13. 17. CONSUMER APPLIANCES & ELECTRONICS RETAILING IN CHINA <ul><li>The world’s fastest growing large economy, and foreign investors and market </li></ul><ul><li>High Competitive market, margins very tight and, until recently, the available market was shrinking. </li></ul><ul><li>Presence of Rural rebate scheme for reduced price goods to rural consumers has made the available market a lot bigger though, over the past few years. </li></ul><ul><li>Official estimates for the CNY period show sales of household electric appliances grew by 17.8% over the same period in 2008.    </li></ul>*CNY : Chinese new year2009
  15. 19. CHINA DEMOGRAPHICS <ul><li>0-14 years:  20.1% (male 142,085,665/female 125,300,391)  </li></ul><ul><li>15-64 years:  71.9% (male 491,513,378/female 465,020,030)  </li></ul><ul><li>65 years and over:  8% (male 50,652,480/female 55,472,661) (2008 est.) </li></ul>
  16. 20. GLOBAL CONSUMER BEHAVIOUR <ul><li>Changing trends in women </li></ul><ul><li>A Consumer Electronics Association (CEA) study has found that women are more comfortable with technology than ever before, are heavy users of CE products, and have a major influence on technology purchases for the household. </li></ul><ul><li>Female customers are distinct in their beliefs about technology, in what they desire from consumer electronics, and in the way that they shop for these products, the study indicated. </li></ul><ul><li>Women are less enamoured of gadgets and technology for its own sake. </li></ul><ul><li>But the CEA study indicated that women are more open to advice, and when shopping they focus on portability, functionality, reliability and simplicity. </li></ul>
  17. 21. TOP 5 EMERGING NATIONS <ul><li>BRAZIL </li></ul><ul><li>CHINA </li></ul><ul><li>INDIA </li></ul><ul><li>MEXICO </li></ul><ul><li>SOUTH AFRICA </li></ul>
  18. 22. HIGHLIGHTS <ul><li>The Top 5 Emerging countries contributed $37.6 billion to the global consumer electronics industry in 2007, with a CAGR of 10.9% between 2003 and 2007 In 2012, the market is forecast to have a value of $51.2 billion, with a CAGR of 6.4% over the 2007-2012 period. China is the leading country among the Top 5 emerging nations, with market revenues of $21.6 billion in 2007. </li></ul>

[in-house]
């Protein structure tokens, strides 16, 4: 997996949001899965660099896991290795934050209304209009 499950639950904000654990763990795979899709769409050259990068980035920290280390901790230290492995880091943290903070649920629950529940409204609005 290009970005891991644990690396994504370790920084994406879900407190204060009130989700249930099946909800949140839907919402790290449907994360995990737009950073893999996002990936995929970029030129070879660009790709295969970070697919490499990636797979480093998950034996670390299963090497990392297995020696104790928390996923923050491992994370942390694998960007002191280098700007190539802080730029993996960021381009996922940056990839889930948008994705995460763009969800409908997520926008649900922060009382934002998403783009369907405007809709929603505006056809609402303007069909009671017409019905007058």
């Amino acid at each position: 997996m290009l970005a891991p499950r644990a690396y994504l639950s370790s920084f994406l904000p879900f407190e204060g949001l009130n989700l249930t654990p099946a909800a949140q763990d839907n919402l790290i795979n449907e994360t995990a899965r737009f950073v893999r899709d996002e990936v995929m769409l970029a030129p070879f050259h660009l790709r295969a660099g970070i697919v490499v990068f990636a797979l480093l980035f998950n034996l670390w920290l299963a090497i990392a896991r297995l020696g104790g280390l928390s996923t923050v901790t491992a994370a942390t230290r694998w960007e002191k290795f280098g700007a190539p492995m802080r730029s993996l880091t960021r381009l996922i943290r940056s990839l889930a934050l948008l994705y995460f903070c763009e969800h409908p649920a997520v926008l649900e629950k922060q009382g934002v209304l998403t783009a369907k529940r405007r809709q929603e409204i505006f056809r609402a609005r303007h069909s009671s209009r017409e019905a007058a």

19. 23. GLOBAL INDUSTRY POSITION <ul><li>Support voluntary, market-oriented programs and initiatives, including industry-led standards, which highlight and sustain energy efficiency in the electronics industry </li></ul><ul><li>Continue to work cooperatively with governments in the development of energy efficiency initiatives that complement and support voluntary approaches and continued innovation, expanded consumer choice, and enhanced product functionality </li></ul><ul><li>Oppose government-imposed approaches that stifle innovation, reduce consumer choice, and limit product features and services </li></ul>
  20. 25. OVERVIEW OF INDIAN MARKET <ul><li>Pre liberalization dominated by a few domestic players like Godrej, Allwyn, Kelvinator, and Voltas </li></ul><ul><li>Post-liberalization many foreign companies have entered into India, dethroning the Indian players and dominating the market </li></ul><ul><li>Consumer durables sector is one of the fastest growing industries in India </li></ul><ul><li>LG and Samsung, the two Korean companies have been maintaining the lead in the industry with LG being the leader in almost all the categories </li></ul><ul><li>The rural market is growing faster than the urban markets but penetration level is very low </li></ul><ul><li>CTV segment is expected to the largest contributing segment to the overall growth of the industry </li></ul><ul><li>The rising income levels, double-income families and increasing consumer awareness are the main growth drivers of this industry </li></ul>